May 15, 2021
A relentless activist for justice, truth, marginalized groups, and simple human decency, Norma Jean Almodovar is a force of nature. With incredible courage, grace, and a great sense of humor (she made Joan Rivers laugh hysterically), Almodovar has changed laws and the public perception of sex workers — both critical in reducing exploitation in the sex industry and improving the health and safety of sex workers. Almodovar’s website, where she compiles extensive research and analysis of arrests and police corruption, is called simply, PoliceProstitutionandPolitics. Until you know her story, it might be hard to imagine that any single person could be a traffic officer, a prostitute, and a politician, but Almodovar was all three. The title of her book, “Cop to Call Girl,” also sounds more likely to be fiction than fact, but Almodovar was a cop and a call girl and has based her advocacy on one simple premise — give people the facts.
“Don’t take my word for it,” says Almodovar. “Look at the numbers.” Almodovar launched “Operation Do The Math” in 2012 and has continued to release a new report on the government’s arrest data each year since. Her meticulous analysis continues to show that abolitionist and prohibitionists feminists greatly overestimate the numbers of minors and others coerced into the sex trade to the detriment of sex workers and victims of crimes. Almodovar, along with others working to improve the rights of sex workers and to decrease the rate of exploitation and trafficking in the sex industry, knows that the way to do this is to decriminalize sex work — and the proof is in the numbers. Almodovar is outraged by the “patronizing” views of abolitionists, who assume that sex work is inherently exploitative and that sex workers can’t “think for themselves.” Aside from this assumption being incorrect, it does nothing to reduce exploitation and increase safety for sex workers.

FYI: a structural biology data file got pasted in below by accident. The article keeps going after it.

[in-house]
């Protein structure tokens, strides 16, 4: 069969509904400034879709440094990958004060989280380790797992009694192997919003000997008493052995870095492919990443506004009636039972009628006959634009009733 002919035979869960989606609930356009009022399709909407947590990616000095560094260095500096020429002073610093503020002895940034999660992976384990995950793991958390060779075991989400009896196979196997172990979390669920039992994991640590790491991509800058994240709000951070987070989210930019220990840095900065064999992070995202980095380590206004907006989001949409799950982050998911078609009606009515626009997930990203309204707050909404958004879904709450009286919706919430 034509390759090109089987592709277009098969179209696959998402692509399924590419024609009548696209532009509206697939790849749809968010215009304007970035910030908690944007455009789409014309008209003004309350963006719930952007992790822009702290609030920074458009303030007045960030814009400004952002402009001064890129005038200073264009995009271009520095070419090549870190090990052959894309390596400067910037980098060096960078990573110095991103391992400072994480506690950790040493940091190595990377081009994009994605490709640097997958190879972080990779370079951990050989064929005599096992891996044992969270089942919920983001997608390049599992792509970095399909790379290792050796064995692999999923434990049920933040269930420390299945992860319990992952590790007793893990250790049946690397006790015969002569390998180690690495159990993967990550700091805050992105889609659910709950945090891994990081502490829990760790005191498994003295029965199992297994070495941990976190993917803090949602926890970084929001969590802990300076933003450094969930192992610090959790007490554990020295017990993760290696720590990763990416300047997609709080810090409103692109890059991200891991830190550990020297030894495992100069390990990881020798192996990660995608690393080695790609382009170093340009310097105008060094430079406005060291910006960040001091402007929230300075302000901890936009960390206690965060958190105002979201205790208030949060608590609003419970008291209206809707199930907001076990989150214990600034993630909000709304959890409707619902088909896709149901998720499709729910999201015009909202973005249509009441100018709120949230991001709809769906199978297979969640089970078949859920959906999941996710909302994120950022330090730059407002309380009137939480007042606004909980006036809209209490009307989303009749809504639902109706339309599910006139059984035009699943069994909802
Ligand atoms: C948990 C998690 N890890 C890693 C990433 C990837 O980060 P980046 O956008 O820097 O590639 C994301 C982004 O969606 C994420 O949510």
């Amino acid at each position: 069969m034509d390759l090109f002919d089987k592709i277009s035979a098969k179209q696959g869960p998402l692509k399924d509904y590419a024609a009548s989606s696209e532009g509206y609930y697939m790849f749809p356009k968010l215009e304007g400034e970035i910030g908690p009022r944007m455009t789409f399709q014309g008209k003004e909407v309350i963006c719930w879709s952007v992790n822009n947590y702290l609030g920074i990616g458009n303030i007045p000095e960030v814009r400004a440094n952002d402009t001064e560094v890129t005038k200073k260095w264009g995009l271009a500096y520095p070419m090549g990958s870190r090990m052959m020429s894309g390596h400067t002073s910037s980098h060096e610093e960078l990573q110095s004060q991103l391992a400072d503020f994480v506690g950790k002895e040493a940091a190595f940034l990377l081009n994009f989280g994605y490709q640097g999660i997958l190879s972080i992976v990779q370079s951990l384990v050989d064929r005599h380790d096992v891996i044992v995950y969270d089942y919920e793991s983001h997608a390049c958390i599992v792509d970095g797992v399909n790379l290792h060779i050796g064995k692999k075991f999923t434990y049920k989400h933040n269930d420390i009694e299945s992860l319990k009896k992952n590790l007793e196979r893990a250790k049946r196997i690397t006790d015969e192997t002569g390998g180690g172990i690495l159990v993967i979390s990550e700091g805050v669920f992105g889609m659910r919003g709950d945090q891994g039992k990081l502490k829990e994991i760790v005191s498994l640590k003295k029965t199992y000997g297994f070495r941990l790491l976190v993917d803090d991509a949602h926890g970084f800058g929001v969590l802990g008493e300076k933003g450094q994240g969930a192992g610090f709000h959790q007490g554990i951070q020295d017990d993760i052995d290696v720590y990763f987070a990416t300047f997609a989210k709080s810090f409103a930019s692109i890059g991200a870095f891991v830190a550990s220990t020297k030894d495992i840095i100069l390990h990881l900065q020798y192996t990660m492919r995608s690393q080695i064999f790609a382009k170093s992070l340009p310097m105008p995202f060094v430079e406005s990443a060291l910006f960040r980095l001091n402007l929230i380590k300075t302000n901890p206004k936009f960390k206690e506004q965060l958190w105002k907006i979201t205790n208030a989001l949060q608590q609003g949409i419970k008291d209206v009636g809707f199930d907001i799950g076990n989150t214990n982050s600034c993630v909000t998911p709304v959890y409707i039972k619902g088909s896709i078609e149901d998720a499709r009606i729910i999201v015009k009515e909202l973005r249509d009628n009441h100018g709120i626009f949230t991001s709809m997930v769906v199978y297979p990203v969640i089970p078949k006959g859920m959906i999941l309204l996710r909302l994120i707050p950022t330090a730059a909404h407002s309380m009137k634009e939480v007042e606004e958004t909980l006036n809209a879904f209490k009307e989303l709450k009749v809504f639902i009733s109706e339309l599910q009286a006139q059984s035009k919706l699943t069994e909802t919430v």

Operation Do The Math is only the most recent iteration of Almodovar’s fierce pursuit for justice and truth. In 1982, after ten years with the Los Angeles Police Department (LAPD), Almodovar decided to become a call girl. She “wanted to make a social statement about the moral hypocrisy of our society — a society which seemed completely untroubled by the police corruption that permeated the LAPD, and yet demanded that law enforcement spend a significant portion of its resources to set-up and arrest women whose sole ‘crime’ was to accept money from men for acts of sex in which they could otherwise legally engage, even with thousands of men - provided the sex was free. The arrest and subsequent incarceration would brand them forever as a prostitute and destroy their lives — all in the name of protecting them from exploitation.” During this time, Almodovar continued to work on her book, “Cop to Call Girl,” an act of free speech that jeopardized her freedom and nearly her life.
For exposing the corruption she witnessed while on the LAPD, Almodovar was arrested for “pandering” after a former LAPD colleague expressed a fantasy of being a call girl as well to her. She testified that she said she set up Almodovar in an attempt to stop her book from being published. Almodovar had never been arrested before. To this day, in California, pandering still carries a minimum three to six-year prison sentence. Ira Reiner, the Los Angeles District Attorney at the time of Almodovar’s arrest said what she did, which did not result in harm to any individual was "worse than rape or robbery" and even more shocking that she had compounded her "crime" by writing a book which would cause "disrespect for law and order." Almodovar feared for her safety while incarcerated and again once she was released. She felt that the only way to protect herself was to be as public and vocal as possible and so that is exactly what she did.